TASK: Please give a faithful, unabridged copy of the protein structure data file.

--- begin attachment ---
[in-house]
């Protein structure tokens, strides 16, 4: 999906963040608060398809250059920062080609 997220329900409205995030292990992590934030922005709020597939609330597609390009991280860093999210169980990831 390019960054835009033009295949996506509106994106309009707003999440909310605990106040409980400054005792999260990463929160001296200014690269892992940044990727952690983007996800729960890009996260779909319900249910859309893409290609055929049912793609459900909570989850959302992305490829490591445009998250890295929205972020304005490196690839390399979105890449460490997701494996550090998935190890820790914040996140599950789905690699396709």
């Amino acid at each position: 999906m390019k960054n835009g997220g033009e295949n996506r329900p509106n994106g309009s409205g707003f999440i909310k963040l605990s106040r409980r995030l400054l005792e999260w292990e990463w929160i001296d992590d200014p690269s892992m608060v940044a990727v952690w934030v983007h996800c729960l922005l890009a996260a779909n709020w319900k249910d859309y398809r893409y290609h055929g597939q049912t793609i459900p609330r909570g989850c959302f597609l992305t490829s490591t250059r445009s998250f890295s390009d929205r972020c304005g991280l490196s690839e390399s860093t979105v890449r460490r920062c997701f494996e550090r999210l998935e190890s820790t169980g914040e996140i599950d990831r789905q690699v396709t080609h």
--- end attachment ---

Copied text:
[in-house]
């Protein structure tokens, strides 16, 4: 999906963040608060398809250059920062080609 997220329900409205995030292990992590934030922005709020597939609330597609390009991280860093999210169980990831 390019960054835009033009295949996506509106994106309009707003999440909310605990106040409980400054005792999260990463929160001296200014690269892992940044990727952690983007996800729960890009996260779909319900249910859309893409290609055929049912793609459900909570989850959302992305490829490591445009998250890295929205972020304005490196690839390399979105890449460490997701494996550090998935190890820790914040996140599950789905690699396709």
């Amino acid at each position: 999906m390019k960054n835009g997220g033009e295949n996506r329900p509106n994106g309009s409205g707003f999440i909310k963040l605990s106040r409980r995030l400054l005792e999260w292990e990463w929160i001296d992590d200014p690269s892992m608060v940044a990727v952690w934030v983007h996800c729960l922005l890009a996260a779909n709020w319900k249910d859309y398809r893409y290609h055929g597939q049912t793609i459900p609330r909570g989850c959302f597609l992305t490829s490591t250059r445009s998250f890295s390009d929205r972020c304005g991280l490196s690839e390399s860093t979105v890449r460490r920062c997701f494996e550090r999210l998935e190890s820790t169980g914040e996140i599950d990831r789905q690699v396709t080609h």